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Adding an Aggregated Forecasting Model (Intermediate Data Mining Tutorial)

You saw from exploring the forecasting model that although sales in most of the regions follow a pattern, some regions and some models, such as the M200 model in the Pacific region, exhibit very different trends. Differences among regions are common and can be caused by many factors, including marketing promotions, inaccurate reporting, or geopolitical events.

To minimize the effect of these factors on projections, you decide to build a generalized mining model that is based on aggregated measures of worldwide sales. You can then make predictions with this model and apply them to individual regions. Finally, you will compare the predictions created by the various products.

The first step in creating the generalized model is to aggregate the worldwide sales data. You do this by creating a special data source view that uses an existing data source but performs calculations such as sums or averages.

To create a data source view using a custom query or calculation

  1. In Solution Explorer, right-click Data Source Views, and select New Data Source View.

  2. On the welcome page of the wizard, click Next.

  3. On the Select Data Source page, select Adventure Works DW2008, then click Next.

  4. In the page, Select Tables and Views, click Next.

  5. On the page, Completing the Wizard, type the name AllRegions, then click Finish.

  6. Next, right-click the blank data source view design surface, and select New Named Query.

  7. In the Create Named Query dialog box, for Name, type AllRegions, and for Description, type Sum and average of sales for all models and regions.

  8. In the SQL text pane, type the following statement:

    SELECT ReportingDate, 
    SUM([Quantity]) as SumQty, AVG([Quantity]) as AvgQty,
    SUM([Amount]) AS SumAmt, AVG([Amount]) AS AvgAmt,
    'All Regions' as [Region]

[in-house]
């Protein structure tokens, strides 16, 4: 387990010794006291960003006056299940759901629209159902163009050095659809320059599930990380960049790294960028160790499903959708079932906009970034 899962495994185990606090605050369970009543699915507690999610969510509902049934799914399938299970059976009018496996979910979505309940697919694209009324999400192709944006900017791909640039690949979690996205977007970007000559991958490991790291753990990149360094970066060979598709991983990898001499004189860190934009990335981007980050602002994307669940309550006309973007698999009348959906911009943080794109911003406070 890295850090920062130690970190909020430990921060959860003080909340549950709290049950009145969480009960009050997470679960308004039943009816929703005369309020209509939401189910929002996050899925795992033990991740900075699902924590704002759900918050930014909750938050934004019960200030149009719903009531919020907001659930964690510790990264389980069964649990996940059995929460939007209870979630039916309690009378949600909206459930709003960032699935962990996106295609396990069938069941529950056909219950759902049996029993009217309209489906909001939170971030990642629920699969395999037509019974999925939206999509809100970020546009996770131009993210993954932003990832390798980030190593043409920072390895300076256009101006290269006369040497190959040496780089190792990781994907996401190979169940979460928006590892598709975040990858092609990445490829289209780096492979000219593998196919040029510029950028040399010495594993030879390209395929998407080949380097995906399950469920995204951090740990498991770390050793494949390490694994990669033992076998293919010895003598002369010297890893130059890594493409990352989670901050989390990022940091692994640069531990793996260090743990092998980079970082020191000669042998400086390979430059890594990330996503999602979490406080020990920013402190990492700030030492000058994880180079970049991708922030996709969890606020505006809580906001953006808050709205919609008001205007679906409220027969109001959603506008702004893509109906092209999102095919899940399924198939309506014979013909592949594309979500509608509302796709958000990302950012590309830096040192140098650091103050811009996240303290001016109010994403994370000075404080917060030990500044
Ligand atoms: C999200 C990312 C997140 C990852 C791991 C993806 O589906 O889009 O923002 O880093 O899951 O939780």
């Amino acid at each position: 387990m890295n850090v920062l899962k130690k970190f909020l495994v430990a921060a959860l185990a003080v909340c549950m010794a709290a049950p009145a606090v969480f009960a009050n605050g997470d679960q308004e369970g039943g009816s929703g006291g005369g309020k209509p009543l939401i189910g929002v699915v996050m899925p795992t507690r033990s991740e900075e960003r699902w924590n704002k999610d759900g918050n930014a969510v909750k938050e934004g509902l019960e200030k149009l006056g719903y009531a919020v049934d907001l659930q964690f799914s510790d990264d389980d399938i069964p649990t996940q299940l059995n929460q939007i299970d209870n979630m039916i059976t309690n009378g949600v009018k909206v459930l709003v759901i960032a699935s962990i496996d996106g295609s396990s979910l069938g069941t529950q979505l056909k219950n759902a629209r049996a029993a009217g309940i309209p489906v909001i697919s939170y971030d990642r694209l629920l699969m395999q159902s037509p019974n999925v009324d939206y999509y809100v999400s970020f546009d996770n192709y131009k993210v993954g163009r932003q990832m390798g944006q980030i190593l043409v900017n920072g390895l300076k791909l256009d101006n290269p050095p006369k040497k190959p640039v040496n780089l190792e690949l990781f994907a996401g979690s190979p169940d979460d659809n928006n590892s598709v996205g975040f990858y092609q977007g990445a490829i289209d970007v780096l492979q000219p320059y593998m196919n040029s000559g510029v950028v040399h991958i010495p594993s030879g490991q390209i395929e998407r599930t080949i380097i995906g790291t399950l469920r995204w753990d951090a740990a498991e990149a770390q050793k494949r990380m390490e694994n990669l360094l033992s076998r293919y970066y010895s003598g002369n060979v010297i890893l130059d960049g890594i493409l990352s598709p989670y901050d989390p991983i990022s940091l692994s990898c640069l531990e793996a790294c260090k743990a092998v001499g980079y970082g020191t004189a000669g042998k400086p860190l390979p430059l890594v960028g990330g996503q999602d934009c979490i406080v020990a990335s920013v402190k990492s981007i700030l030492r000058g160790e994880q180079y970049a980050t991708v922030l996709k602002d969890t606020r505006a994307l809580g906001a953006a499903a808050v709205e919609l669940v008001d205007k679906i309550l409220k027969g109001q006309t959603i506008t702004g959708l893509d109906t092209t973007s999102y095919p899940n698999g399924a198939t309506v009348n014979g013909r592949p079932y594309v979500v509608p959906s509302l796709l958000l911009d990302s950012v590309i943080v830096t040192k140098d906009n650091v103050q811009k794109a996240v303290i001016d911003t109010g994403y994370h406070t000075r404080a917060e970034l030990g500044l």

FROM dbo.vTimeSeries 
    GROUP BY ReportingDate
    
  9. Click OK.

  10. Right-click the AllRegions table and select Explore Data.

    The new data source view contains both a sum and an average for sales of all products, worldwide. You could also group and aggregate sales by model, but for the purpose of this tutorial you will create a single time series model that you can use for prediction with any combination of region or product.

After you have created the new view of the data, you must build a new mining structure and then build a mining model based on that structure. By now you should be familiar with how to build a mining structure. Therefore, the following directions are simplified.

To build a mining structure and mining model using the aggregated data

  1. In Solution Explorer, right click Mining Structures, and select New Mining Structure to start the Data Mining Wizard.

  2. In the Data Mining Wizard, make the following selections:

    • Algorithm: Microsoft Time Series

    • Data source view: AllRegions

    • Key: ReportingDate (Key Time)and Region (Key)

    • Input and Predict: AvgAmt, AvgQty, SumAmt, SumQty,

    • Mining structure name: All Regions

    • Mining model name: All Regions

  3. Process the structure and the model.

Before you decide which model to apply as the general model for making worldwide projections, you should understand the predictions better. When you look at the mining models and predictions for the various aggregated series in the Microsoft Time Series Viewer, several questions come to mind:

  • Until June 2002, each of the trend lines follows nearly the same pattern. At that point, the lines for quantity and amount diverge. What caused the change?

  • At July 2004, the lines diverge again. What happened?

  • Remember that the predictions for the M200 North America series were much higher than for other products and regions. You are concerned that these projections might be incorrect, and that incorporating this series might affect the general model that you created.

In the next task, you will compare the trend lines and predictions for the individual series models versus the model based on aggregated data, to see how the underlying data affects the model.

If you are satisfied that the model is correct, and you do not need to understand the results better, you can skip to the task, Predicting Using the Averaged Forecasting Model (Intermediate Data Mining Tutorial).

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